[0096] When setting DEST-GR, there is interference in both the SOURCE direction and DEST direction, so an unmarked resource is selected from both the SOURCE-direction scoreboard 50 and DEST-direction scoreboard 51. With this method, it is possible to create an instruction that shifts the clock timing without affecting the two instructions to be tested that have resource interference.

[0097] The instruction operation in an actual pipeline, varies due to the CPU architecture or instruction type, however, the major operations such as setting or referencing resources, performing operations or finally storing the results in resources was nearly the same for all instructions. Therefore, all of the instruction operations, such as setting or referencing resources, performing operations or storing the results, can be modeled to improve processing efficiency. The length of the instruction operation is taken to be the length of pipeline sections. Implementation is simplified with the use of this model, and the effect of shifting the interlock timing can be sufficiently obtained.

[0098] Next, an embodiment for comprehensively generating the timing when register interlocks and memory interlocks occur in the pipeline will be explained in more detail. FIG. 7 is a drawing explaining generation of a register interference instruction, and FIG. 8 is a drawing explaining generation of a memory interference instruction.

[0099] First, an example of register interference will be explained. As shown by ‘A’ in FIG. 7, first, a leading and subsequent instructions that cause register interference are created. Here, DEST-GR3 of the leading instruction is accessed by SOURCE-GR3 of the subsequent instruction and causes RAW interference. As the pipeline is observed, state ‘G’ shown in FIG. 7 occurs, and an interlock of the subsequent instruction occurs at the timing of the stage E1 (operation 1) of the leading instruction.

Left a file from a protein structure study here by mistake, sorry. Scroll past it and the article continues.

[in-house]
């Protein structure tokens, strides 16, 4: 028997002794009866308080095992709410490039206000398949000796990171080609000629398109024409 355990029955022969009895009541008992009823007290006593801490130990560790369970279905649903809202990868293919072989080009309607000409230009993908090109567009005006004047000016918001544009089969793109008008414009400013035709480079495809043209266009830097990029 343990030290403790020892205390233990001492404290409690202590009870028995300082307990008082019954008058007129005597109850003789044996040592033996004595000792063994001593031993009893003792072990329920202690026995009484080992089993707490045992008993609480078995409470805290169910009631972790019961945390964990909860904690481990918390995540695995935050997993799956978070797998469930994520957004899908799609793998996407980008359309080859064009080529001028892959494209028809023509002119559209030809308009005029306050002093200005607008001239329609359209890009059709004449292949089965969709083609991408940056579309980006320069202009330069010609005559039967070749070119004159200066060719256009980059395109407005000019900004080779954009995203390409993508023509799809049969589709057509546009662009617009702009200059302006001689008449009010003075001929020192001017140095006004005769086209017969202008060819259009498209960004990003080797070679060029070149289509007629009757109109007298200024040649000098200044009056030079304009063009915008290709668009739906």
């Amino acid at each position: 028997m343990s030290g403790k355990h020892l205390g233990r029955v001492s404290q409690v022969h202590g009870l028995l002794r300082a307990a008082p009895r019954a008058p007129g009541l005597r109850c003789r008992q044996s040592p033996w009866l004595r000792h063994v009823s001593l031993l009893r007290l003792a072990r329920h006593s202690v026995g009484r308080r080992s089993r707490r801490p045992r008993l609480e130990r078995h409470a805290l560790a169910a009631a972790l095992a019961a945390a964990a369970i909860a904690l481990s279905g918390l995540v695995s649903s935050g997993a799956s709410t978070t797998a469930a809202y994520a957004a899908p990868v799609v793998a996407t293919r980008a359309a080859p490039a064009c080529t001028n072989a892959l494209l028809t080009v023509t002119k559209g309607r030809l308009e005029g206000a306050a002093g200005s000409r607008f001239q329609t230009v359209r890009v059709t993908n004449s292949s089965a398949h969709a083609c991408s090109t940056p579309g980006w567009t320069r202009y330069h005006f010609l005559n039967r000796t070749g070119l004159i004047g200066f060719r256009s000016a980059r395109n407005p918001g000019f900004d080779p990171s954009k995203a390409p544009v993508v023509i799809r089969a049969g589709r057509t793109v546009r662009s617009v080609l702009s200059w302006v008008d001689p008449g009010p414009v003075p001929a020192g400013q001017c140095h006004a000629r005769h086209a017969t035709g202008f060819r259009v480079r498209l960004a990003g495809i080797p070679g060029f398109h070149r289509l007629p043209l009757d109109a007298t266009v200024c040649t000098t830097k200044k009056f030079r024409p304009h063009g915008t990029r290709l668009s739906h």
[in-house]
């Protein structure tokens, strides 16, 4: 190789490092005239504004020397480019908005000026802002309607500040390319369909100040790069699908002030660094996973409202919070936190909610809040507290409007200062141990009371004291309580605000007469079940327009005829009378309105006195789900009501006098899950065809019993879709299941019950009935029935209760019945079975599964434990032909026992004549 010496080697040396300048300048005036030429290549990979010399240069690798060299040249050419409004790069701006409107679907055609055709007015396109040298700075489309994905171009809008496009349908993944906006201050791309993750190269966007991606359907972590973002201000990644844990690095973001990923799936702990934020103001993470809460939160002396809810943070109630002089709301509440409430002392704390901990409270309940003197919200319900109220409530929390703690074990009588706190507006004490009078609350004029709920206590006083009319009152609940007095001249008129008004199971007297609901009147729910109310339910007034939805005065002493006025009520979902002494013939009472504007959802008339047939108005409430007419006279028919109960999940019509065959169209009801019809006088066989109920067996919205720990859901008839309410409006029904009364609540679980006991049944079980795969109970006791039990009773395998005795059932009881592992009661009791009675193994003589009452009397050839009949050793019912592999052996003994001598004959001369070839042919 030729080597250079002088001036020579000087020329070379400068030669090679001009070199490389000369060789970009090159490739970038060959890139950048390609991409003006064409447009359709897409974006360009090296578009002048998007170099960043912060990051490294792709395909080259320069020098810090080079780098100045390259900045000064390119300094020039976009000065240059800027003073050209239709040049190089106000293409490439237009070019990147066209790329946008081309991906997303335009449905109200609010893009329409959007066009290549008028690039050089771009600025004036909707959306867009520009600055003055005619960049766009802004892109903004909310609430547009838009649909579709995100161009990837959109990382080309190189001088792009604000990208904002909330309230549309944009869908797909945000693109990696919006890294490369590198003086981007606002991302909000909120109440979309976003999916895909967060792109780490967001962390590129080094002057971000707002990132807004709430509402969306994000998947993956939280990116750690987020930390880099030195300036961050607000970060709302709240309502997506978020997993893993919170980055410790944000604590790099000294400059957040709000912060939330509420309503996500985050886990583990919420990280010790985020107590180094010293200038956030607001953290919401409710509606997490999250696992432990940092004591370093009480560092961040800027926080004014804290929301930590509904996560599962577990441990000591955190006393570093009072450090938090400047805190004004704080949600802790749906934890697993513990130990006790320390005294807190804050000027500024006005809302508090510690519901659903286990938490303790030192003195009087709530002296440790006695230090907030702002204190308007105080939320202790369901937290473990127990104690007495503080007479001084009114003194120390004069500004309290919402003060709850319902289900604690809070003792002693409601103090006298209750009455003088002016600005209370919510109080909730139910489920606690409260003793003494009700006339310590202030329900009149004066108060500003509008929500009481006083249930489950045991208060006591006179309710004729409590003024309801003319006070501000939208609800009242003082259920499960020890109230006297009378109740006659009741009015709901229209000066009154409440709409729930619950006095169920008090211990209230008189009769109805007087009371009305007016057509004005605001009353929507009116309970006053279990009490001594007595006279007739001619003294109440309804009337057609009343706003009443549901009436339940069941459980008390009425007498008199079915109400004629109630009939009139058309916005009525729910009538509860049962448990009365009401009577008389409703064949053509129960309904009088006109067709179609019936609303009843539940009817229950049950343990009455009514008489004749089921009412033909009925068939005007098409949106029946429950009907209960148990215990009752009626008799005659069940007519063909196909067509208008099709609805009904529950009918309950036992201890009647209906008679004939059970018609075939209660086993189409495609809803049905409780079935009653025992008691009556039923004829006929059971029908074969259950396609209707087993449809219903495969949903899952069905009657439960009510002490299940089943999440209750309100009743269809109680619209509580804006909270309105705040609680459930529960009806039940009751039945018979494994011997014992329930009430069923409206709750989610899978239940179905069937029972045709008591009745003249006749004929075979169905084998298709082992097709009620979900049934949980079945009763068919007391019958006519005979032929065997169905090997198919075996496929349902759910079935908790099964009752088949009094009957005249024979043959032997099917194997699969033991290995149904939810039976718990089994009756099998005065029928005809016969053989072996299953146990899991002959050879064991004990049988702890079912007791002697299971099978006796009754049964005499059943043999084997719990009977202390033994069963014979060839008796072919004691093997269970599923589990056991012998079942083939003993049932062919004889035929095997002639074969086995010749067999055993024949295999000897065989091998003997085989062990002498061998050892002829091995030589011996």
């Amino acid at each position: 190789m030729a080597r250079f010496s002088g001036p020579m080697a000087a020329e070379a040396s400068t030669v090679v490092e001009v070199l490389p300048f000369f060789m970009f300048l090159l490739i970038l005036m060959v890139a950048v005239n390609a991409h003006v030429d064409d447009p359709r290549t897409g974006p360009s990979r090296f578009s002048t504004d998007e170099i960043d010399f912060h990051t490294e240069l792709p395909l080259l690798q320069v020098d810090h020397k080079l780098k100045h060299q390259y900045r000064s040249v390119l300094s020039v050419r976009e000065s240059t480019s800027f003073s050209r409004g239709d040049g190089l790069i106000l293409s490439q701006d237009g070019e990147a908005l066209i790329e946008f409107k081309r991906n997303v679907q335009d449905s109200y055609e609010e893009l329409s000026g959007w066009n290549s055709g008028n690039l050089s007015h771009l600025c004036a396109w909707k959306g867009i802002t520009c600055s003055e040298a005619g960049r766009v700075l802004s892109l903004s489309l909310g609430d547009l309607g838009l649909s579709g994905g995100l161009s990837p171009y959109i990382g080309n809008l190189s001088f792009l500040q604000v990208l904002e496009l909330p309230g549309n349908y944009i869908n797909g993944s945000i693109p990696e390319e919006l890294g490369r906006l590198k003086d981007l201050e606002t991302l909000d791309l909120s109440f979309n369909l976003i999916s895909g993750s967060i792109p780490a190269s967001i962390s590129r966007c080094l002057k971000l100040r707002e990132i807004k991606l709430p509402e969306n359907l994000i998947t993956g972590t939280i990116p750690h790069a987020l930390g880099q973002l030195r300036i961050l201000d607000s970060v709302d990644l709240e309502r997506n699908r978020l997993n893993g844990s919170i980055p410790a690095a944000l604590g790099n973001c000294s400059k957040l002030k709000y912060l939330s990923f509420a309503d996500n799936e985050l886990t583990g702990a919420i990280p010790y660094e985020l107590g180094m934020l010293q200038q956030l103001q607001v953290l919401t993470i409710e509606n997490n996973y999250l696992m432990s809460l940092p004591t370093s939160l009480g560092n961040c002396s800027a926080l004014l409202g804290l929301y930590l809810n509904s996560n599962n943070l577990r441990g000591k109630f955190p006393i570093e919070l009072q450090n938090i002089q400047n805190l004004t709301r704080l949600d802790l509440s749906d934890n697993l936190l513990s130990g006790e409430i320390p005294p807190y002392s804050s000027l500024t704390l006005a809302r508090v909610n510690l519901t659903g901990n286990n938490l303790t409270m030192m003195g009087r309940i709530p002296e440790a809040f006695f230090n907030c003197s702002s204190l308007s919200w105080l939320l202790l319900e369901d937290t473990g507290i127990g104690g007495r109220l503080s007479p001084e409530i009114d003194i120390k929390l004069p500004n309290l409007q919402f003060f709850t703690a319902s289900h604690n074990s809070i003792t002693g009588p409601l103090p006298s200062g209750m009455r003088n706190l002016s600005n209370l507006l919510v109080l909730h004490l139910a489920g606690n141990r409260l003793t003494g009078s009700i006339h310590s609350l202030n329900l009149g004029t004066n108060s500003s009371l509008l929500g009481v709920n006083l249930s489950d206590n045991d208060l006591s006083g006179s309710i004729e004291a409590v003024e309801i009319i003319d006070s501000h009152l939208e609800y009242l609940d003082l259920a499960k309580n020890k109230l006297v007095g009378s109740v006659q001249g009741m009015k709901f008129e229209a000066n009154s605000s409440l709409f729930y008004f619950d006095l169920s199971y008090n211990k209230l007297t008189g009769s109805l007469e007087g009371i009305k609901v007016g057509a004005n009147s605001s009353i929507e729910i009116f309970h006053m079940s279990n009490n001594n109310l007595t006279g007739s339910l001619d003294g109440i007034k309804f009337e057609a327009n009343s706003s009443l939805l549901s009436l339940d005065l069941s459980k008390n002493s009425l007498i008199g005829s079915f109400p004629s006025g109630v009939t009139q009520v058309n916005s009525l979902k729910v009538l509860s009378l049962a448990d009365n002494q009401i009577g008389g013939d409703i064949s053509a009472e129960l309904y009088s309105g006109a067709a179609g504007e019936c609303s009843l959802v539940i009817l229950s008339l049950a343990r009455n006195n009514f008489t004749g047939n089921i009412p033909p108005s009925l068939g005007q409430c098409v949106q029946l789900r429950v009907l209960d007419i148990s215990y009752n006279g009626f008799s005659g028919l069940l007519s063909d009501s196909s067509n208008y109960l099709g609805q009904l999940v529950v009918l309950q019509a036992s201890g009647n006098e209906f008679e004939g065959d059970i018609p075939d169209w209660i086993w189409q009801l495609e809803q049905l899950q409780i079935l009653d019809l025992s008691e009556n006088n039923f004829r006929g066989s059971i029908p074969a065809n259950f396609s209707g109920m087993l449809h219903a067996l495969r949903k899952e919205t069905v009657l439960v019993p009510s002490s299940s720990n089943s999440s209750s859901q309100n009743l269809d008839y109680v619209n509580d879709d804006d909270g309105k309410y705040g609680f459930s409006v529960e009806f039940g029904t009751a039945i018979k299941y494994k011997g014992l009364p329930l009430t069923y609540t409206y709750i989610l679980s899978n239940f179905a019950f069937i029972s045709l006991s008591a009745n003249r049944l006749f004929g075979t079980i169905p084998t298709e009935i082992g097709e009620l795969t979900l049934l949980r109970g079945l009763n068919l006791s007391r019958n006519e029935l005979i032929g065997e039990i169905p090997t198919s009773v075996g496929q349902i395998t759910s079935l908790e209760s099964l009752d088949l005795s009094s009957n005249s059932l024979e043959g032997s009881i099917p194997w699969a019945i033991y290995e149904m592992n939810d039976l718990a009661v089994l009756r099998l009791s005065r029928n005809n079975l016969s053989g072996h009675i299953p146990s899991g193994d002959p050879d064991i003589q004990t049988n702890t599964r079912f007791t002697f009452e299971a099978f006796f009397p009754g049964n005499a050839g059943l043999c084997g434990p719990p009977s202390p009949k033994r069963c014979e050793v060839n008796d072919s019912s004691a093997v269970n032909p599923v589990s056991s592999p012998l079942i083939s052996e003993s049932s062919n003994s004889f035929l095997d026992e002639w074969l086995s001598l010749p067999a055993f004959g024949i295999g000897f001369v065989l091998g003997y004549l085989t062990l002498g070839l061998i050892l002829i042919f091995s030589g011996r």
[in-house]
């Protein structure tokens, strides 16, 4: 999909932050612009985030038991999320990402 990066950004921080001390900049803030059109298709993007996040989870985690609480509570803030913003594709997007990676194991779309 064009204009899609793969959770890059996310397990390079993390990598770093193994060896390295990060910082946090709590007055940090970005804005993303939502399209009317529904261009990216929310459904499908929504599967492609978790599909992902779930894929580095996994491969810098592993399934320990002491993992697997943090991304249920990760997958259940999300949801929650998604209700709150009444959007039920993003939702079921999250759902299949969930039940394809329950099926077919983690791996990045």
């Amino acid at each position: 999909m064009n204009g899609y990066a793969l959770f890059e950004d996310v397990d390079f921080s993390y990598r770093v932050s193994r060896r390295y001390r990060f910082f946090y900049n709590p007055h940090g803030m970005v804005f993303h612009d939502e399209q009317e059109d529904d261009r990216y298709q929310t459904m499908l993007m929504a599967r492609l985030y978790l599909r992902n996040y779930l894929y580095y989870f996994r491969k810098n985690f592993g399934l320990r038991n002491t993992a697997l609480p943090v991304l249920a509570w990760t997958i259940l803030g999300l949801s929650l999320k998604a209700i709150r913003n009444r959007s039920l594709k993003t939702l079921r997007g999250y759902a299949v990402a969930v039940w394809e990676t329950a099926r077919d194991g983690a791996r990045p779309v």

[0100] This is inserted, as shown by ‘C’ and ‘E’ in FIG. 7, between the two instructions while increasing the number of delay instructions one at a time for shifting the timing. In this way, as shown by ‘H’ and ‘I’ in FIG. 7, it is possible to shift the timing that causes an interlock in the pipeline, making it possible to comprehensively verify the interlocks.

[0101] In order that the delay instruction string that is placed in between the two interfering instruction does not shift the interlock timing of the interfering instruction string, an operand is set between the interfering instruction string and the delay instruction string such that no resource conflict occurs. Random instruction string blocks (‘B’, ‘D’, ‘F’ in FIG. 7), equal to the number of pipeline sections−1, are placed between each verification instruction string (‘A’, ‘C’, ‘E’ in FIG. 7), such that the effect of a verification instruction string does not carry over to the subsequent verification instruction string.